Functioning of Philippine seagrass species under deteriorating light conditions

W.H. Uy

Research output: Thesisexternal PhD, WU


Enhanced eutrophication as well as siltation are important environmental issues in Southeast Asian coastal waters. Both lead to increased turbidity and hence to lower light availability for the originally extensive seagrass beds that fringe most of the Philippine coastlines. Consequent large-scale declines of seagrass beds have been reported from around the world. Since these seagrass meadows have important functions both for local human populations as well as for larger-scale economics, their decline may have unexpected societal consequences. Seagrass beds have wellestablished importance as highly productive carbon-fixing systems, as nursery and foraging grounds for commercial fish and shrimps, and act as sediment trap and breakwater.</p><p>Longer-term, consistent reduction in light availability to plants may lead to acclimation in surviving species or succession to more shade-adapted communities. Long-term shade effects on tropical seagrass systems have remained unstudied so far, despite the obvious relation to increased eutrophication and siltation. This study looked in detail to the possible responses and capacity to acclimate to substantial and longerterm light deprivation in two common and contrasting Philippine seagrass species: <em>Thalassia hemprichii</em> and <em>Halodule uninervis.</em> The former species is often dominant, comparatively large, long-lived and late successional, whereas the latter is shorterlived, smaller-sized and has a less clear late successional status. A logistically demanding long-term <em>in</em> situ shading experiment was set-up and monitored for one experimental shading year and one subsequent year of recovery at two sites in Northern Mindanao, Philippines (Naawan and Sulawan, both in Misamis Oriental). Shade responses were quantified at several levels: morphometry, shoot dynamics and clonal integration, photosynthetic capacity, carbohydrate and nutrient allocation. Experimental shade levels were approximately 0%, 60% and 85% reduction of full light reaching the seagrass stands. The interaction with increasingly reduced sediment conditions often observed along eutrophication gradients was incorporated in this study.</p><p>First and foremost, the highest shading level led to pronounced shoot mortality, with little or no new shoot recruitment. T <em>hemprichii</em> survived better than H. <em>uninervis</em> (18% versus 5% of the original shoots remained after one year), probably due to the more robust rhizome network of the former, providing a tighter clonal integration and containing substantial quantities of reserve carbohydrates that could be mobilized. In those few surviving shoots, relative leaf growth rates were maintained across the three shading levels. After removal of the experimental shades, recovery of T <em>hemprichii</em> was faster than that of H. <em>uninervis,</em> but full recovery to pre-experimental densities in the plots that had received the highest shading was estimated to exceed two years in the former and even longer in the latter species.</p><p>Both species displayed considerable plasticity in shoot morphology as a response to shading: leaf surface area and specific chlorophyll content increased, and also leaf turnover was reduced. No clear response to shading was observed in the photosynthesislight curve parameters. Photosynthetically fixed carbon was substantially less in the shade, and allocation to rhizomes and new shoots was strongly reduced. This is similar to a general plant response to shading: fixed carbon is used for the maintenance of the leaves at the expense of belowground tissue. The longer-lived T <em>hemprichii</em> allocated a comparatively larger proportion to its rhizomes than H. <em>uninervis,</em> in line with its tighter clonal integration. The tracking of allocation of stable isotopes <sup>15</sup> N and <sup>13</sup> C confirmed the difference in clonal integration between the two species. Shade effects were more pronounced when the plants were grown on more reducing sediments: whole-plant diel oxygen and carbon balances remained negative confirming the substantial shoot mortality in these conditions.</p><p>This dissertation has shown that photosynthetic capacities and relative growth rates are comparatively poor predictors of the long-term effects of light deterioration in our coastal waters. Rather, more conspicuous responses were observed in shoot morphology and shoot dynamics as a consequence of shading, shoot density decreased, leaf length increased, shoot recruitment dropped and chlorophyll content of the leaves of surviving shoots increased. Increased shoot mortality leading to reduced density was due to a substantial reduction in physiological integration, i.e. the translocation of carbohydrates and nutrients among shoots sharing the same horizontal rhizomes was significantly reduced.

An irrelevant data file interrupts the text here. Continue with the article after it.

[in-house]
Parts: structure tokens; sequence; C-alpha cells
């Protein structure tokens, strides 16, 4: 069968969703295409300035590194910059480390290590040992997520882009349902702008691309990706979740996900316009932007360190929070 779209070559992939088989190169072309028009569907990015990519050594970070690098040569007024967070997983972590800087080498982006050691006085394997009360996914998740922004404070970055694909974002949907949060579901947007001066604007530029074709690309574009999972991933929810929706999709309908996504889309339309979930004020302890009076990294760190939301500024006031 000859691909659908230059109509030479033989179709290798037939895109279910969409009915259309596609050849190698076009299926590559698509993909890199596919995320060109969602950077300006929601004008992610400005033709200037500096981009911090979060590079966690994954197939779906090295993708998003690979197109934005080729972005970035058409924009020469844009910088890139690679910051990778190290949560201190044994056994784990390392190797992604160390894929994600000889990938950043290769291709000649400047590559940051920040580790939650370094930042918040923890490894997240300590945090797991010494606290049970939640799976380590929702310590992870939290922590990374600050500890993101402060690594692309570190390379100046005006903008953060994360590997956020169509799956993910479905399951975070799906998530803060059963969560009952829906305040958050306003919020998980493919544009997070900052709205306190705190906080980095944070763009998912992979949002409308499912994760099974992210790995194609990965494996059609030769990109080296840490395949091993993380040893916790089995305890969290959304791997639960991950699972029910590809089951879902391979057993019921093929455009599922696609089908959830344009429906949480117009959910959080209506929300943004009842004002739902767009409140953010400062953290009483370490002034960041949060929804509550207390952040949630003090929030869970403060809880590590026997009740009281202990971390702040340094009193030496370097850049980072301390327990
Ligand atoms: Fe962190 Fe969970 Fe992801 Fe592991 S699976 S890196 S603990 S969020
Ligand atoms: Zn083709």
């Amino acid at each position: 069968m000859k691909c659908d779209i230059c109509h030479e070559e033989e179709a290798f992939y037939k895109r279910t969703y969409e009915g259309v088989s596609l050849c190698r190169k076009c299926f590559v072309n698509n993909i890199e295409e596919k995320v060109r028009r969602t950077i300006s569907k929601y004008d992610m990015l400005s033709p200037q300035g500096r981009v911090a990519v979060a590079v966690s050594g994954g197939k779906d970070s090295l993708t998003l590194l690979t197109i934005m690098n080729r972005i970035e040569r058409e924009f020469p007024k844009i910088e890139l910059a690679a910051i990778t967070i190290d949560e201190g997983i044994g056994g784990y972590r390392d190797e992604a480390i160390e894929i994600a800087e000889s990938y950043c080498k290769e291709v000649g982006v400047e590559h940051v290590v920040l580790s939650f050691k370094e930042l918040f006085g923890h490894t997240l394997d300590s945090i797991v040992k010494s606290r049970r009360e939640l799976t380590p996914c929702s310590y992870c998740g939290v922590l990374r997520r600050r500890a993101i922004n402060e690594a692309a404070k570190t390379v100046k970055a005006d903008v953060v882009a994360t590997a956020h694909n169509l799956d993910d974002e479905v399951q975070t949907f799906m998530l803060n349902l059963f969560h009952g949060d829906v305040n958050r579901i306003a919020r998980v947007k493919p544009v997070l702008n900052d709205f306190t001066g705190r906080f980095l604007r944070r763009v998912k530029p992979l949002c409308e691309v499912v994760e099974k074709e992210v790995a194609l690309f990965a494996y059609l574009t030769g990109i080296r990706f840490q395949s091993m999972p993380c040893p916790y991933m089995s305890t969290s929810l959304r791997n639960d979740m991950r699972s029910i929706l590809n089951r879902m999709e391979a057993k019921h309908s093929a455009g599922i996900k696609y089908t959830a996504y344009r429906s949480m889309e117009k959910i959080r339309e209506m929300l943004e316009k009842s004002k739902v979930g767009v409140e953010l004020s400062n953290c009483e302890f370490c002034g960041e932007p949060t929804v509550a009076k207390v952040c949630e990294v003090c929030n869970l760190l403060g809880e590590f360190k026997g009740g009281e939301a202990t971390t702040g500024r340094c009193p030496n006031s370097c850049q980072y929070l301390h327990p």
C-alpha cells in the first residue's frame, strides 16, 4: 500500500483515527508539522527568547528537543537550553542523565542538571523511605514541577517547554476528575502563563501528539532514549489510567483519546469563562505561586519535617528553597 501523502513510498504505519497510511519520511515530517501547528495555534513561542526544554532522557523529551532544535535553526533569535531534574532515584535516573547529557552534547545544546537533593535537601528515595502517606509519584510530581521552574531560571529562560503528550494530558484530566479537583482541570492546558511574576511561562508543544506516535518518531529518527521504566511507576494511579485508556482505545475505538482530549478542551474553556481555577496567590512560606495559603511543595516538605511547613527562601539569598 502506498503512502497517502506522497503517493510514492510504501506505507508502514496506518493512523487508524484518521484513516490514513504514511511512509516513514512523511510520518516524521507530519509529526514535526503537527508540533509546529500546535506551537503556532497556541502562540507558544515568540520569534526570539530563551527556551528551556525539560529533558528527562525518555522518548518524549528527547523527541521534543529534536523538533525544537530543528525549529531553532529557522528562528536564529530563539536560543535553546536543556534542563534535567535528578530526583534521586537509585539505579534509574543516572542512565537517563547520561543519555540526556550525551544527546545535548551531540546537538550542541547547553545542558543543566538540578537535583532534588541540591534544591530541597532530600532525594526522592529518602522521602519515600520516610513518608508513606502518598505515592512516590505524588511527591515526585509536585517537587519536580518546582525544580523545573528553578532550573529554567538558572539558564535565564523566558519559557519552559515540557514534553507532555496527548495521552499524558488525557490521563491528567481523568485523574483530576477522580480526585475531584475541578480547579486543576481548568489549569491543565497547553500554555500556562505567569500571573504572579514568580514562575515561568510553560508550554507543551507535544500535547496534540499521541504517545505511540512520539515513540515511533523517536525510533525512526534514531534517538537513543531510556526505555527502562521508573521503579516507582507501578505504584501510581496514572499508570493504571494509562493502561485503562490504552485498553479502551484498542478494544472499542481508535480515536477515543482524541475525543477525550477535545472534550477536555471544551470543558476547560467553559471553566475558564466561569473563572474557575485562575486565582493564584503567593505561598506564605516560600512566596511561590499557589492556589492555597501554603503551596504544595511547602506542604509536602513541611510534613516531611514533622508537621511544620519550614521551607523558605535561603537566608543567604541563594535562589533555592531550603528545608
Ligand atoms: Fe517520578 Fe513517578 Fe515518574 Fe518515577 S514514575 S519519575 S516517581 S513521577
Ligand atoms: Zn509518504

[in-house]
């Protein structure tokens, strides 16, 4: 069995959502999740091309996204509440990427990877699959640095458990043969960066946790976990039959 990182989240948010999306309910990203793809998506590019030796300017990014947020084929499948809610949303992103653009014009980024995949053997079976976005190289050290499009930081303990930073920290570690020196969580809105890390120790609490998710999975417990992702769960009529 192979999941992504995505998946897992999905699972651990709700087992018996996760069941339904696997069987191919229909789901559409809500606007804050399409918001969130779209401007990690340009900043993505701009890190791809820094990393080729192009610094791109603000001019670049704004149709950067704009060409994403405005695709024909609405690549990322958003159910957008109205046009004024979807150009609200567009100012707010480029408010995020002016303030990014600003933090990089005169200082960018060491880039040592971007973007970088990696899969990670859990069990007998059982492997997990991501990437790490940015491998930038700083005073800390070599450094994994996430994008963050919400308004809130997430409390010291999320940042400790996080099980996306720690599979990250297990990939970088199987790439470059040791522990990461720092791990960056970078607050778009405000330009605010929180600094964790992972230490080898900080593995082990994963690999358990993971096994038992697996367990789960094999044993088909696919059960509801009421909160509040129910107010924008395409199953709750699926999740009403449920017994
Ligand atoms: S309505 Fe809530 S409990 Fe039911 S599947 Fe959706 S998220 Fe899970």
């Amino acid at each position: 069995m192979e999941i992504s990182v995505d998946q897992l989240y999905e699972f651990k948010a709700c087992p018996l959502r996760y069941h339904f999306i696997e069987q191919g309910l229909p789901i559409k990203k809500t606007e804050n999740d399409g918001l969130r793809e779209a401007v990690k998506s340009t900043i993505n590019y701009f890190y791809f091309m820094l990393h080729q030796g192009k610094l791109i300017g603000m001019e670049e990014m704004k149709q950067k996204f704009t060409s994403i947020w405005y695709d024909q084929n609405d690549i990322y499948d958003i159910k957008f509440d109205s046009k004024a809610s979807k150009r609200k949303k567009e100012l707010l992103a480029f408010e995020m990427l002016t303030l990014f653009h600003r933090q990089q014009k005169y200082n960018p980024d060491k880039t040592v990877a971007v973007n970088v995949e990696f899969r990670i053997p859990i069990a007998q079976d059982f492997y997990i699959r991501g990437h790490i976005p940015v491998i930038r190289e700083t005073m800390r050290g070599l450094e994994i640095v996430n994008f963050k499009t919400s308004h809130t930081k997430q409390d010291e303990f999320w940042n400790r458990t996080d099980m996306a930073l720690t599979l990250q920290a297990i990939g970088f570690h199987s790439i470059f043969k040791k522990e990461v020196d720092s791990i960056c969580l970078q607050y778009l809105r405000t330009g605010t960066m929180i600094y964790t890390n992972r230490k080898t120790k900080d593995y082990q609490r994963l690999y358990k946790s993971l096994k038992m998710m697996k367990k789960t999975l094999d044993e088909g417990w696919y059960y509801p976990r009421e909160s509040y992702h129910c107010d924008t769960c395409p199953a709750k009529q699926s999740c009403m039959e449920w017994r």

Original languageEnglish
QualificationDoctor of Philosophy
Awarding Institution
  • Wageningen University
  • van Vierssen, W., Promotor
  • Vermaat, J., Promotor, External person
Award date19 Dec 2001
Place of PublicationS.l.
Print ISBNs9789054104285
Publication statusPublished - 2001


  • hydrocharitaceae
  • plant ecology
  • light relations
  • shading
  • plant morphology
  • photosynthesis
  • philippines

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